The Human Genome Project declared itself complete in April of 2003. It had been 50 years since the first correct double-helix model of DNA structure was proposed. DNA contains the genetic information that allows all modern living things to function, grow and reproduce. The Project identified about 20,500 genes, a number far more than originally thought to exist, and yet fewer than the numbers that had been suggested in the early years of the Project.
If you have followed any of the discoveries from the Human Genome Project, you know there are 2 areas of interest that have leapt out. First is the ability to discover and trace your genetic background, in other words, your ancestry. Embedded in your DNA is where it has traveled and which populations it was part of over time. Your DNA can reveal if ancestors in your parents lineage were from Asia, Europe, Sub Saharan Africa, or many other areas.
The second area of great interest in DNA is for medical purposes. Doctors use genetic tests for several reasons, including:
- Finding out if people carry a gene for a disease and might pass it on to their children
- Testing for genetic diseases in adults before they cause symptoms
- Confirming a diagnosis in a person who has disease symptoms
As recently utilized by Angelina Jolie, genetic testing revealed a rare mutation of the BRCA gene that put her risk of developing breast cancer at nearly 90 percent. She chose to undergo a preemptive medical procedure to halt the possibility.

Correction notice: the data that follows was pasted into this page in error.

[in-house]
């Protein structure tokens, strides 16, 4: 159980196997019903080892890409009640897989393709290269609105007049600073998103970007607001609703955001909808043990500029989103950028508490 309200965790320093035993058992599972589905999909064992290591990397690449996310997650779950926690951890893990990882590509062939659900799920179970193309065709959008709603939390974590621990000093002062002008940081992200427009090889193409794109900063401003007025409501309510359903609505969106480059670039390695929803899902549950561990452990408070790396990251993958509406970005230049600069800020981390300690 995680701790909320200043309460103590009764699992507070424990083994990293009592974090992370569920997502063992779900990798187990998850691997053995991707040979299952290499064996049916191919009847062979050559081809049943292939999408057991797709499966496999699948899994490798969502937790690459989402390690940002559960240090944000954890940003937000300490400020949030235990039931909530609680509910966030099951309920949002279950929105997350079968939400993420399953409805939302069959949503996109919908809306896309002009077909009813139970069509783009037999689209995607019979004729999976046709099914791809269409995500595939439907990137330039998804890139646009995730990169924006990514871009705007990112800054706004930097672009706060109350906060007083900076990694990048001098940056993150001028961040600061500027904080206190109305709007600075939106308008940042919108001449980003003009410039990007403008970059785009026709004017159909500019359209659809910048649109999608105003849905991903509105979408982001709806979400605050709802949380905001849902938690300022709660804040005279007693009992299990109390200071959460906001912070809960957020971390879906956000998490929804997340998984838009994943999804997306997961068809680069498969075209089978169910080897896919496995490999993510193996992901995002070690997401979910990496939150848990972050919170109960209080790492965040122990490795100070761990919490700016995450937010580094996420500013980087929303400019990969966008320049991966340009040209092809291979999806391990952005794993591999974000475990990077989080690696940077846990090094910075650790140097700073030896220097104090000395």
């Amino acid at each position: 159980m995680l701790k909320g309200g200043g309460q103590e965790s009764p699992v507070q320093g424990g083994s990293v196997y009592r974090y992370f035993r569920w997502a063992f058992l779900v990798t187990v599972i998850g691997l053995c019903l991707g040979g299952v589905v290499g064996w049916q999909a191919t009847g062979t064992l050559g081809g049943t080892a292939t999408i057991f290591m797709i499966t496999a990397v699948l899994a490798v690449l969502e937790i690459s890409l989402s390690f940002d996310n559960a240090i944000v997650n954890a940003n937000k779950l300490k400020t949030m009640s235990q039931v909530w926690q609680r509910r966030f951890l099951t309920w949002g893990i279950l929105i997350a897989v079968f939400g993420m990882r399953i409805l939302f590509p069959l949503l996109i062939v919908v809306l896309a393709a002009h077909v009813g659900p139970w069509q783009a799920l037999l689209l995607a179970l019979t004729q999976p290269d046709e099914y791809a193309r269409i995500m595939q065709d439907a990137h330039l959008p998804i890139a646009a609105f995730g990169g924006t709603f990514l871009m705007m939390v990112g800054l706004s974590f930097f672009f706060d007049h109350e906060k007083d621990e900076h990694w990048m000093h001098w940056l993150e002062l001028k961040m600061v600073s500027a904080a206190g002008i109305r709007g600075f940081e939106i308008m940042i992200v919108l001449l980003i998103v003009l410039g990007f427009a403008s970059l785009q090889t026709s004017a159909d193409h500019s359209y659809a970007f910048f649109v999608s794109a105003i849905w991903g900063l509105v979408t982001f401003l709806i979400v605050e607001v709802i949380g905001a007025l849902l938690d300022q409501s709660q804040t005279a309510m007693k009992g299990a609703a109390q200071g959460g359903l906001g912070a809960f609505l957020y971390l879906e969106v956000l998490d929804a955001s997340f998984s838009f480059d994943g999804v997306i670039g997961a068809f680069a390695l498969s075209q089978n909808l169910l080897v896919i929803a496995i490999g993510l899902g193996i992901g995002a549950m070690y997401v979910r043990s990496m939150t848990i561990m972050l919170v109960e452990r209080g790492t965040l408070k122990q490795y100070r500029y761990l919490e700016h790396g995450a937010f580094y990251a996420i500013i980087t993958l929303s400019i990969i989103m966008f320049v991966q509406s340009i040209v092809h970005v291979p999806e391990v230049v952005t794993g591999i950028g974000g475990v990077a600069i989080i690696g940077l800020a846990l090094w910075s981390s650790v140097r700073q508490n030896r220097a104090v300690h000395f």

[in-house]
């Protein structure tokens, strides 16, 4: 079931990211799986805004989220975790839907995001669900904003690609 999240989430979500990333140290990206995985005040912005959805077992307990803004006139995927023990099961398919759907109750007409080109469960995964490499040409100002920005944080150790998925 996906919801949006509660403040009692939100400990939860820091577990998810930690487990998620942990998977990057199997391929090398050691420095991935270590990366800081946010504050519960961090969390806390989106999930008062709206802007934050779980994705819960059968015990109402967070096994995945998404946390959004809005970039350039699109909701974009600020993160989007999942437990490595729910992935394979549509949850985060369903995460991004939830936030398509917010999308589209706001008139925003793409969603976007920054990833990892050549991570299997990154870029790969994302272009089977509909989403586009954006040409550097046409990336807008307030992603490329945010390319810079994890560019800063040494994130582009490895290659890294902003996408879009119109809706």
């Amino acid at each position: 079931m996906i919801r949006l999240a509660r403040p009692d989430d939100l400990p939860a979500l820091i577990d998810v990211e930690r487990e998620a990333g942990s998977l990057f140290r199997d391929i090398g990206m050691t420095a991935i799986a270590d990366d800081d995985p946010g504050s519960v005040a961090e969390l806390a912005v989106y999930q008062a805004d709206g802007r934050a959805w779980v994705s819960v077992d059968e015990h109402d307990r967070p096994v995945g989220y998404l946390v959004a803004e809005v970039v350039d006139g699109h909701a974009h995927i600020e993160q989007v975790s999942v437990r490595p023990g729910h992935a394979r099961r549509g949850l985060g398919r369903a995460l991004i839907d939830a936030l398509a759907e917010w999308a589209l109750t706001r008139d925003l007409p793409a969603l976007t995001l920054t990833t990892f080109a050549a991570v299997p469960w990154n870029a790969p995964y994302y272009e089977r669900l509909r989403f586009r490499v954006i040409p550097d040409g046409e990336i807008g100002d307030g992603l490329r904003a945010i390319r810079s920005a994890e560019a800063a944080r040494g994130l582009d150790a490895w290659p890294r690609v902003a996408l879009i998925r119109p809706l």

Not every genetic test result for medical screening is as definitive as the one that Ms. Jolie received. While some of these tests are in their infancy, there are others that have solidly proven results, such as those for carrying Tay-Sachs disease or for contracting Cystic Fibrosis. With a cheek swab or a bit of saliva you could find out information that may help you to live a healthier life.
Most genetic testing is ordered through your medical provider, but now there are online companies that allow you to discover this sensitive information on your own. 23andMe.com (named after the number of chromosomes in human DNA) offers a package that includes over 240 health reports (full list available here). They also connect you with a genetic counselor to help you understand and interpret the reports.
If you are concerned about potential health risks, this is one way to get additional information at a low price of just $99!
I was selected for this opportunity as a member of Clever Girls Collective and the content and opinions expressed here are all my own.
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